- Andrew Kos
- Bill Burlein
- Bryan Williams
- Christian Vozar
- Jeff Brown
- John Kraus
- Joseph Mak
- Josh Durbin
- Mark Daugherty
- Matt Van Bergen
- Melissa Geoffrion
- Michael Kang
- Michael Chan
- Michael Hodgdon
- Mike Motherway
- Molly McDaniel
- Nadia Maciulis
- Pat McLoughlin
- Paul Michelotti
- Puru Hemnani
- Rohit Srinath
- Ryan Lunka
- Tom Kelly
An Honest Look at Seam – Part 3: Learning Seam
Tuesday, March 30, 2010
This is the third part in a series of posts about the Seam Framework
I wanted to take a brief departure from exploring the features of Seam to take a look at a common question I have heard from folks who are considering diving into Seam. It seems (no pun intended) that a lot of people take a look at Seam, download it, run seam-gen on some existing database to see what it does, and then their jaw hits the floor. “What is all of this!?” Seam-gem builds a lot of stuff. You get a completely functioning crud app with all kinds of nice extras. There is a lot of stuff there and much of it will be stuff you have never seen before, even if you have worked with JSF before.
There is a lot to Seam, but not becuase Seam itself is vastly huge and complex, but because Seam integrates so many things together, there is a lot of infrastructure that represents pieces from several open source projects. Additionally, especially in the case of JSF and Richfaces, the line between the frameworks Seam is integrating and Seam itself gets blurry.
For me, using Seam was my first serious usage of JSF. That meant it was also my first serious usage of faceletts/Richfaces and Ajax4JSF (more on that in part 4). So, when I first opened up those .xhtml files, I had no idea what I was looking at. And don’t even get me started on all the various XML files that were in WEB-INF. You have to keep in mind that this is a rather complete application and if you take a look at the XML files, none of them are very long.
To clear some of this up and get a general idea of how the various pieces of Seam fit together, we will take a look at a diagram from Dan Allen’s Seam In Action (Dan Allen. Seam In Action. Greenwich, CT: Manning Publications Co., 2009. 5. Print.). This gives you an idea of where the pieces fall.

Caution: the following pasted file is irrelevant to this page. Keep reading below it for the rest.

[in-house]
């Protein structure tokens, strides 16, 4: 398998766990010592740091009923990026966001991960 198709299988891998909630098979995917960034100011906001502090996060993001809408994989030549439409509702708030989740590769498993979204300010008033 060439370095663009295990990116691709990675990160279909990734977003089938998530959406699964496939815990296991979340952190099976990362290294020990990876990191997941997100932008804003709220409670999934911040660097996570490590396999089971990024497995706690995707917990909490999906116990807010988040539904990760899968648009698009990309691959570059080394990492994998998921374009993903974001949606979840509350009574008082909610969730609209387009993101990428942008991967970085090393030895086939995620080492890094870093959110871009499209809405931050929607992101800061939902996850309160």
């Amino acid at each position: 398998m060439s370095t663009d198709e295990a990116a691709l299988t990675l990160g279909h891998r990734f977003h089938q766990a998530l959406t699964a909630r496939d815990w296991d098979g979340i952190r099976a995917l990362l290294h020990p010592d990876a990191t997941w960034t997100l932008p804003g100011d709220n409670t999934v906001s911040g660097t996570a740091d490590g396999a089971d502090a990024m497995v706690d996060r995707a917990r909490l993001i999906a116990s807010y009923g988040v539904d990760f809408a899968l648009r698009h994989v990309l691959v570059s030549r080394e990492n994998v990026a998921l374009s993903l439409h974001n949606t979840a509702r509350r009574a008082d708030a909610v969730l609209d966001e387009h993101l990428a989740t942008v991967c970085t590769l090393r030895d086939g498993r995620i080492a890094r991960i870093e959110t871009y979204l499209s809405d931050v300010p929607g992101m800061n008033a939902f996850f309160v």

At it’s heart, Seam is an integration project. It is stitching together EJB3 and JSF. But it does more than that as well. It also extends and improves on JSF and allows you to integrate libraries that provide rendering PDFs, sending e-mails, integrating with Messaging frameworks like JMS and more. It is a very ambitious project, and it must say I am impressed that it pulls it off very well.
There is a lot to Seam and it is going to take some time to digest, but not any longer than if you were learning any other new framework. I am going to plug Dan Allen’s Seam in Action again because it was a huge help to me in getting started with Seam and breaking down all the pieces.
With this covered, I hope that you won’t let Seam intimidate you as you dive in and see if you can leverage it on your own projects. Keep you eye out for part 4, where I will take a look at the view technologies you can use with Seam.
(Disclosure: Neither I nor CITYTECH receive any monetary benefit from mentioning Dan Allen’s book in these blog posts. I sincerely think his book is a great resource on the topic of Seam.)
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